“There is no plan for mass layoffs. We always balance our budget. We have the required reserve fund. We don’t have a huge reserve fund, because we are using our money to educate our kids.”
‘Airy-Fairy Gang’ Notches a Win
Here are a few words you might not have expected to be strung together: “The airy-fairy gang picked up some gravitas this week.”
That fantastic sentence is the product of U-T columnist Logan Jenkins, who notes that news of UC San Diego’s satellite in downtown San Diego is an in-your-face to Chargers booster Fred Maas, who ripped the “possibility of bringing some artistic, airy-fairy consultant-based, planner-based plan” to Tailgate Park and the bus yard. UCSD isn’t setting up shop right there, but they’ll be close.
“A crucial domino has tipped,” Jenkins writes. “But many more will have to follow to prove Maas wrong.”
Death at the Border
KPBS has begun a four-part series about deaths of migrants at the border, many of which appear to be connected to physical efforts to block off Mexico: “Since construction on the border fence started two decades ago, nearly 7,000 people have died trying to cross the border, according to U.S. Customs and Border Protection.”
The real death tool could be thousands higher.
Reporter Jean Guerrero joins a search for human skeletons along a smuggling route. Tracked by vultures, she finds signs of people — camouflage shoes, torn female underwear, dolls, Bibles. And she finds bones: A skull, a spine.
• Violence is up in Mexico, the N.Y. Times reports: “In the first 10 months of this year, there were 17,063 homicide cases in Mexico, already more than last year’s total and the highest 10-month tally since 2012. The relapse in security has unnerved Mexico and led many to wonder whether the country is on the brink of a bloody, all-out war between criminal groups.”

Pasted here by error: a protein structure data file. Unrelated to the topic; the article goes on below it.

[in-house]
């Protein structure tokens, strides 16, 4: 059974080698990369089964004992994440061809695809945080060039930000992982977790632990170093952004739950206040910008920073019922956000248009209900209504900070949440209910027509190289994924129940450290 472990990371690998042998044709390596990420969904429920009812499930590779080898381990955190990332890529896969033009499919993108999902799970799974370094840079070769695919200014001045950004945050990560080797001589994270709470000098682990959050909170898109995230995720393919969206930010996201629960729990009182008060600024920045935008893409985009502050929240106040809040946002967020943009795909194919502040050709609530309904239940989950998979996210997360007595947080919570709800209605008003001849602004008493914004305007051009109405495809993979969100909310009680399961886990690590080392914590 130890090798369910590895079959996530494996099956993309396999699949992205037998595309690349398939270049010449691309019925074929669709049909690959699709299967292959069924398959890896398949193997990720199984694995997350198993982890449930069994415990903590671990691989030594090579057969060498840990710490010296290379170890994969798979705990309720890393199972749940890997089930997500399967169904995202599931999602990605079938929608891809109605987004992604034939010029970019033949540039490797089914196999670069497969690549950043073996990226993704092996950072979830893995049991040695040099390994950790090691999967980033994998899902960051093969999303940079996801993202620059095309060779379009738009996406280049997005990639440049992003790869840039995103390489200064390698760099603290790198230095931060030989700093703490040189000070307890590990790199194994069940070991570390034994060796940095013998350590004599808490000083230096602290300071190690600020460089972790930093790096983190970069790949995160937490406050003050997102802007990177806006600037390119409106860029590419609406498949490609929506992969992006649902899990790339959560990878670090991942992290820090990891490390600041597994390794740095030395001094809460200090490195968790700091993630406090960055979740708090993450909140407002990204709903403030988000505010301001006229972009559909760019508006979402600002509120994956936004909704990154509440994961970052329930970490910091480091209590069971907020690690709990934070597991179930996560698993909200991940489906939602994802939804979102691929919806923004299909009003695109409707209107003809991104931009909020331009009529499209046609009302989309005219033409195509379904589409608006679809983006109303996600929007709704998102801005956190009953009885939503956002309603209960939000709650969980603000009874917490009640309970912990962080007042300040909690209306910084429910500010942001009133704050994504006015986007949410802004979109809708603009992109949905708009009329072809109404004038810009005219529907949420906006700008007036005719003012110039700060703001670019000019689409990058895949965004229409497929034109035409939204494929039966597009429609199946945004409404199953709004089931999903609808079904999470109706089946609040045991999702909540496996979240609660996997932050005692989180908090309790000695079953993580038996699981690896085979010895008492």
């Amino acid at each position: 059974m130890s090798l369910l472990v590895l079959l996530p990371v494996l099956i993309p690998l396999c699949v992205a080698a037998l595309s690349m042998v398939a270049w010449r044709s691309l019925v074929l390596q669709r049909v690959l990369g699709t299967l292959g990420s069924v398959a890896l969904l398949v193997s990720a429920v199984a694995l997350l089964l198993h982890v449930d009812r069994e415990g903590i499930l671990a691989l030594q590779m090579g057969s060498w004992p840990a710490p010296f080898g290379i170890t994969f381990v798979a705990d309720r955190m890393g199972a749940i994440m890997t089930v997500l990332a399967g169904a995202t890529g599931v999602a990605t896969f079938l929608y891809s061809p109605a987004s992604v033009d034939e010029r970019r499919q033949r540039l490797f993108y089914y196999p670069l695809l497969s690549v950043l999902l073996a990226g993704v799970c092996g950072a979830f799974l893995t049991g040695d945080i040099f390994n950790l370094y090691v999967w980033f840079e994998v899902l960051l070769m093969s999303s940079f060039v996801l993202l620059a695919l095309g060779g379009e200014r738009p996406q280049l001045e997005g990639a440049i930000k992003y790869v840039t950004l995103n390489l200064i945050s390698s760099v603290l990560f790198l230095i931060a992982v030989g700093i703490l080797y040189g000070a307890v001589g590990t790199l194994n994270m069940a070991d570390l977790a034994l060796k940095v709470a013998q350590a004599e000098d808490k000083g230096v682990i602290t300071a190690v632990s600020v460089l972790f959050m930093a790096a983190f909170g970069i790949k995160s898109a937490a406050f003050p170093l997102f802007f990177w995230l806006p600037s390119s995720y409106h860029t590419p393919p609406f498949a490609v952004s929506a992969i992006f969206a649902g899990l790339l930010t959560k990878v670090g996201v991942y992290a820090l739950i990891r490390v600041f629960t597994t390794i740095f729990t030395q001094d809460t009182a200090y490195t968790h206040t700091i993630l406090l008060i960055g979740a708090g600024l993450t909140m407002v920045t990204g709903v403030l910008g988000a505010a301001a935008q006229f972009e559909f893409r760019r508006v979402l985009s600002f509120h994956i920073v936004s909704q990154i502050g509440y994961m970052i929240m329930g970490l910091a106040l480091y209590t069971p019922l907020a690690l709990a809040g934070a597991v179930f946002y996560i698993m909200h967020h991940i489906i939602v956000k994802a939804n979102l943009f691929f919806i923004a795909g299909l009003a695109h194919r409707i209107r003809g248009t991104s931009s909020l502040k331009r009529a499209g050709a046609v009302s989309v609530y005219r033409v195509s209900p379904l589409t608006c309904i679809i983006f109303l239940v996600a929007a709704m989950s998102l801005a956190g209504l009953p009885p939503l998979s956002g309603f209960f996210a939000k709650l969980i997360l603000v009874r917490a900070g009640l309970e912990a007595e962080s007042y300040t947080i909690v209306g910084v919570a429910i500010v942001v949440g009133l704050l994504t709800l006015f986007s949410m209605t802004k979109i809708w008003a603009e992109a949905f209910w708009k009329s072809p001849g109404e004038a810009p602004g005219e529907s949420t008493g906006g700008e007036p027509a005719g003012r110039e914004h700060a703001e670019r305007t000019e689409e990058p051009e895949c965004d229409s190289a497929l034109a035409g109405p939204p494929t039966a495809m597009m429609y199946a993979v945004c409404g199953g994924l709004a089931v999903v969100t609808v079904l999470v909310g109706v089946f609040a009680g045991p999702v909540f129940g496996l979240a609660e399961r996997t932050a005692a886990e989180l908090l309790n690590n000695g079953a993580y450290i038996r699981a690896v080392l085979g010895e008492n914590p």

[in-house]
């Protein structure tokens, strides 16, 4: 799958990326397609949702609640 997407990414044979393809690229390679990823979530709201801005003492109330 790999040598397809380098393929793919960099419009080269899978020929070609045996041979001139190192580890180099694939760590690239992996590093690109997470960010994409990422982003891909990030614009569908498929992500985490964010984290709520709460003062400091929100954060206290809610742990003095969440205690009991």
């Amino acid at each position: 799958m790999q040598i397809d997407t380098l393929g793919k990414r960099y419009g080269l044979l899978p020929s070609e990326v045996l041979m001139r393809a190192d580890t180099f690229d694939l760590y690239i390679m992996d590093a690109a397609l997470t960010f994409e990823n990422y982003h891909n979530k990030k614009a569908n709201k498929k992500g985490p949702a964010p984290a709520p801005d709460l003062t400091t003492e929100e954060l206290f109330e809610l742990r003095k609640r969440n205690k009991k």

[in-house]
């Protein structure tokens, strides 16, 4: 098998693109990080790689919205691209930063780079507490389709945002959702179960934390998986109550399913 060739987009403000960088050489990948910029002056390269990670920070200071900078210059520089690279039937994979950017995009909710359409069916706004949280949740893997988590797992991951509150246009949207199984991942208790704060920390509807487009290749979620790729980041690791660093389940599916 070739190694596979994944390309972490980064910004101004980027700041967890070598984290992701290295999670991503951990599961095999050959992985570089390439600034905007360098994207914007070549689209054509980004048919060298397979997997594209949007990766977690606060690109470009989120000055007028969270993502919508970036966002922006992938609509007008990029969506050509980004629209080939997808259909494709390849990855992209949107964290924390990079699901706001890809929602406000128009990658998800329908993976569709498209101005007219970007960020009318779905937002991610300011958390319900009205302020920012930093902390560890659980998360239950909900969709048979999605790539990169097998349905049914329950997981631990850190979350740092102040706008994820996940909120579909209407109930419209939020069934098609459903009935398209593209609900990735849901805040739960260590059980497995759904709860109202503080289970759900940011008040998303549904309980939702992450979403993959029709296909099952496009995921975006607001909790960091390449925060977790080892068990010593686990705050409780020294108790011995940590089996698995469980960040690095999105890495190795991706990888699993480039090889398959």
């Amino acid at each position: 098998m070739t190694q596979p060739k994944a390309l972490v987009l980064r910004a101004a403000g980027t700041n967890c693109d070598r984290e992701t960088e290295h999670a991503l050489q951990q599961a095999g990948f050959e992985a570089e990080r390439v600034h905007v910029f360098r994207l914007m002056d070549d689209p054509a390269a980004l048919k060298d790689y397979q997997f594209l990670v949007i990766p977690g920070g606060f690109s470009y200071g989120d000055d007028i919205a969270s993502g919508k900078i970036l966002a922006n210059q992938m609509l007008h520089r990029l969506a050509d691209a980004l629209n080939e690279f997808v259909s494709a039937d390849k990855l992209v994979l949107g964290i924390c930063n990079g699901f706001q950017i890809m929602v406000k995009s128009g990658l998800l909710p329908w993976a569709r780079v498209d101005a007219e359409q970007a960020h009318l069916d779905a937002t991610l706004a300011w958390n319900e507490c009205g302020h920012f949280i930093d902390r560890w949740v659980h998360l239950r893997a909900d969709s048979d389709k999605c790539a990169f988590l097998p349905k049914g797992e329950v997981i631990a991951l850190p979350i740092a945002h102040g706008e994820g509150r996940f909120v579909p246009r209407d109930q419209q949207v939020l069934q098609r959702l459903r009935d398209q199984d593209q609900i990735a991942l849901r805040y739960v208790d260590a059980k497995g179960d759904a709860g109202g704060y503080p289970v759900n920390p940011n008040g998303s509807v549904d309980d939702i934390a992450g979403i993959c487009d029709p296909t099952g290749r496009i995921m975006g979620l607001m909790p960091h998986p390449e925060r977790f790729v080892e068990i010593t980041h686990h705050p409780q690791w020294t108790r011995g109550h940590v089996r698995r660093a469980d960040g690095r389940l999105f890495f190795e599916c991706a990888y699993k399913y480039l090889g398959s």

Culture Report: Mini-Billboard, Maximum Outrage
Somebody put a tiny anti-abortion billboard into a diorama at the San Diego Model Railroad Museum. Our Kinsee Morlan noticed it and posted a photo on Facebook, setting off a not-so-mini storm of outrage.
As she reports in this week’s Culture Report, the billboard is now history, and the museum director said that kind of political message doesn’t belong there. “We want to be known as a safe space for people to come and learn,” he said. “We’re just not that kind of museum.”
Morlan learns that there doesn’t seem to be any legal rationale to evict the sign. Meanwhile, local opinion-havers are arguing over whether it’s appropriate for political opinions to appear at the museum and horrify museum-goers with their political-ness.
Also in the Culture Report: A book highlighting important local women, the sixth anniversary of Hidden San Diego, a “sweet and terribly energetic holiday entry” (ahem) and more.
Now That’s Salon-Quality Hair
The Facebook group Vintage San Diego has dug up some fantastic 1970s-era TV Guide ads for local newscasts. Here’s one from 1977 where Channel 10 (aka TheNews) bids farewell to mustachioed anchor Harold Greene, who’s rumored to be the inspiration for the movie Anchorman’s Ron Burgundy.
Was he really? According to Newsday, actor Will Farrell actually ran into Greene one day after “Anchorman” became a smash hit: “He had a question: ‘I gotta ask you — was that movie based on me? I started laughing and said, ‘No, I’m sorry.’ And he says, ‘There’s an old saying in the news game: ‘Yeah, right. …’ And he turns and walks away. He was totally convinced it was him.”
Vintage San Diego also dug up photos of “Newscenter Channel 39” anchor and heartthrob Paul Bloom, boasting yet another mustache. Here he is touted as “The Right Man/The Right Time.” (Hmm.)
Another ad shows the gang at Channel 39 (it’s now NBC 7) hard at work in 1984. Poor bow-tied weatherman Bob Dale, the only guy in the shot with a jacket, almost falls out of the frame while Bloom, “proud to be back,” dominates the shot. Armed with pen, script and mustache, he looks eager and ready for action, whether it’s a breaking brush fire or happy hour at the nearest fern bar.
Randy Dotinga is a freelance contributor to Voice of San Diego. He is also immediate past president of the 1,200-member American Society of Journalists and Authors (asja.org). Please contact him directly at email@example.com and follow him on Twitter: twitter.com/rdotinga.